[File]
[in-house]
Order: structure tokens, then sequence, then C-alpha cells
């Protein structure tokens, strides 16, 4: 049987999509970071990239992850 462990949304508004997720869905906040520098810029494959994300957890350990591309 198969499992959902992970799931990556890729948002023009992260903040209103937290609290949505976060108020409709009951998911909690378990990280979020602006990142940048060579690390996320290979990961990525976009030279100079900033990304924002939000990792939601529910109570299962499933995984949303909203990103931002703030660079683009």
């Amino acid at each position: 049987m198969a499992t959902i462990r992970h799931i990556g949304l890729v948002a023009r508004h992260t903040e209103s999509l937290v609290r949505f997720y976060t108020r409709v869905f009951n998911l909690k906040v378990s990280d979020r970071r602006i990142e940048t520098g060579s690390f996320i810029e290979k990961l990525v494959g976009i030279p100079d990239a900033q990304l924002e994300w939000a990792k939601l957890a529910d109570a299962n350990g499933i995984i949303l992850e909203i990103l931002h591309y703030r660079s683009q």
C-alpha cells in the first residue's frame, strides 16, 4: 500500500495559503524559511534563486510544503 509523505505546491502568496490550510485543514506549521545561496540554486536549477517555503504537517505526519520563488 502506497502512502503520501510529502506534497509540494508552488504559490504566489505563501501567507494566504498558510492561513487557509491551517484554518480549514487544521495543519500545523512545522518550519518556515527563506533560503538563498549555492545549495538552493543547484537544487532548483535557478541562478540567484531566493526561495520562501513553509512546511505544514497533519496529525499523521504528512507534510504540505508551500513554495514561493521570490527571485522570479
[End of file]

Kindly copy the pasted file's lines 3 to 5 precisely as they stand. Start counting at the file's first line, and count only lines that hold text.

């Protein structure tokens, strides 16, 4: 049987999509970071990239992850 462990949304508004997720869905906040520098810029494959994300957890350990591309 198969499992959902992970799931990556890729948002023009992260903040209103937290609290949505976060108020409709009951998911909690378990990280979020602006990142940048060579690390996320290979990961990525976009030279100079900033990304924002939000990792939601529910109570299962499933995984949303909203990103931002703030660079683009």
């Amino acid at each position: 049987m198969a499992t959902i462990r992970h799931i990556g949304l890729v948002a023009r508004h992260t903040e209103s999509l937290v609290r949505f997720y976060t108020r409709v869905f009951n998911l909690k906040v378990s990280d979020r970071r602006i990142e940048t520098g060579s690390f996320i810029e290979k990961l990525v494959g976009i030279p100079d990239a900033q990304l924002e994300w939000a990792k939601l957890a529910d109570a299962n350990g499933i995984i949303l992850e909203i990103l931002h591309y703030r660079s683009q």
C-alpha cells in the first residue's frame, strides 16, 4: 500500500495559503524559511534563486510544503 509523505505546491502568496490550510485543514506549521545561496540554486536549477517555503504537517505526519520563488 502506497502512502503520501510529502506534497509540494508552488504559490504566489505563501501567507494566504498558510492561513487557509491551517484554518480549514487544521495543519500545523512545522518550519518556515527563506533560503538563498549555492545549495538552493543547484537544487532548483535557478541562478540567484531566493526561495520562501513553509512546511505544514497533519496529525499523521504528512507534510504540505508551500513554495514561493521570490527571485522570479